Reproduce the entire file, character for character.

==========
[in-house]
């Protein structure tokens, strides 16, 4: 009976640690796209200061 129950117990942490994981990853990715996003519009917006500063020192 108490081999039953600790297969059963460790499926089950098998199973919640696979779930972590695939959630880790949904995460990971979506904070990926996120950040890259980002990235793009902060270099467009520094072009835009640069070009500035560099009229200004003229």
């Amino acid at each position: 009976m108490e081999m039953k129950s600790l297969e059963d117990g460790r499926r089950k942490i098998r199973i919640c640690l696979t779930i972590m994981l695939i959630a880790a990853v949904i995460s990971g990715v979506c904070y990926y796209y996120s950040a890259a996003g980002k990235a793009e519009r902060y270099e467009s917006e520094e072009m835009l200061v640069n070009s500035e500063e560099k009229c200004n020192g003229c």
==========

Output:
[in-house]
């Protein structure tokens, strides 16, 4: 009976640690796209200061 129950117990942490994981990853990715996003519009917006500063020192 108490081999039953600790297969059963460790499926089950098998199973919640696979779930972590695939959630880790949904995460990971979506904070990926996120950040890259980002990235793009902060270099467009520094072009835009640069070009500035560099009229200004003229």
């Amino acid at each position: 009976m108490e081999m039953k129950s600790l297969e059963d117990g460790r499926r089950k942490i098998r199973i919640c640690l696979t779930i972590m994981l695939i959630a880790a990853v949904i995460s990971g990715v979506c904070y990926y796209y996120s950040a890259a996003g980002k990235a793009e519009r902060y270099e467009s917006e520094e072009m835009l200061v640069n070009s500035e500063e560099k009229c200004n020192g003229c």